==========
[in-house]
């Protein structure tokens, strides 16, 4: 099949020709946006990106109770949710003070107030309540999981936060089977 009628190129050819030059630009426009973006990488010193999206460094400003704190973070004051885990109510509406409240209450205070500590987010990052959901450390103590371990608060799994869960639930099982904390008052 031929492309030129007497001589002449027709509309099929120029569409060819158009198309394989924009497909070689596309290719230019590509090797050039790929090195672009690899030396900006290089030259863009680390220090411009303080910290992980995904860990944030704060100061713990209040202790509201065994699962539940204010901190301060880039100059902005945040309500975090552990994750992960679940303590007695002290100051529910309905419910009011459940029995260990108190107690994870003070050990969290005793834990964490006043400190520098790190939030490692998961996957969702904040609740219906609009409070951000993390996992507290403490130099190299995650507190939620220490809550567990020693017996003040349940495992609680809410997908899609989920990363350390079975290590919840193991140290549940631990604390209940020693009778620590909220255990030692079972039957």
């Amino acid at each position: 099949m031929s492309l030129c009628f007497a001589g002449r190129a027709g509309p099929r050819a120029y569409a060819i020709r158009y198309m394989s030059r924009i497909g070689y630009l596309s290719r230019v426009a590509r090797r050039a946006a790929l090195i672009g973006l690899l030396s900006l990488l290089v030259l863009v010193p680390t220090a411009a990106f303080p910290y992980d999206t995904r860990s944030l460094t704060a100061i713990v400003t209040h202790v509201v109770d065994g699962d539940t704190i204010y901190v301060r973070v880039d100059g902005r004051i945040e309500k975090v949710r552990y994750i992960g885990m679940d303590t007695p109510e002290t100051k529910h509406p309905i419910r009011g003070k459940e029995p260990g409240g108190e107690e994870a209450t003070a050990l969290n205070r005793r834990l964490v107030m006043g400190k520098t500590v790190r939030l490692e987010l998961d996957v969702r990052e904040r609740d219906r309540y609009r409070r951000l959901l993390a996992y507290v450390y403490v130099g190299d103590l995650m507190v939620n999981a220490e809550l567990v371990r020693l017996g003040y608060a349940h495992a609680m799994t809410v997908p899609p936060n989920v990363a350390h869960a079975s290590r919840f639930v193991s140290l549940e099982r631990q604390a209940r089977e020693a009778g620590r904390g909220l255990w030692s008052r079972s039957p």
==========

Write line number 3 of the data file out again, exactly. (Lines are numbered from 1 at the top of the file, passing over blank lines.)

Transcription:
């Amino acid at each position: 099949m031929s492309l030129c009628f007497a001589g002449r190129a027709g509309p099929r050819a120029y569409a060819i020709r158009y198309m394989s030059r924009i497909g070689y630009l596309s290719r230019v426009a590509r090797r050039a946006a790929l090195i672009g973006l690899l030396s900006l990488l290089v030259l863009v010193p680390t220090a411009a990106f303080p910290y992980d999206t995904r860990s944030l460094t704060a100061i713990v400003t209040h202790v509201v109770d065994g699962d539940t704190i204010y901190v301060r973070v880039d100059g902005r004051i945040e309500k975090v949710r552990y994750i992960g885990m679940d303590t007695p109510e002290t100051k529910h509406p309905i419910r009011g003070k459940e029995p260990g409240g108190e107690e994870a209450t003070a050990l969290n205070r005793r834990l964490v107030m006043g400190k520098t500590v790190r939030l490692e987010l998961d996957v969702r990052e904040r609740d219906r309540y609009r409070r951000l959901l993390a996992y507290v450390y403490v130099g190299d103590l995650m507190v939620n999981a220490e809550l567990v371990r020693l017996g003040y608060a349940h495992a609680m799994t809410v997908p899609p936060n989920v990363a350390h869960a079975s290590r919840f639930v193991s140290l549940e099982r631990q604390a209940r089977e020693a009778g620590r904390g909220l255990w030692s008052r079972s039957p």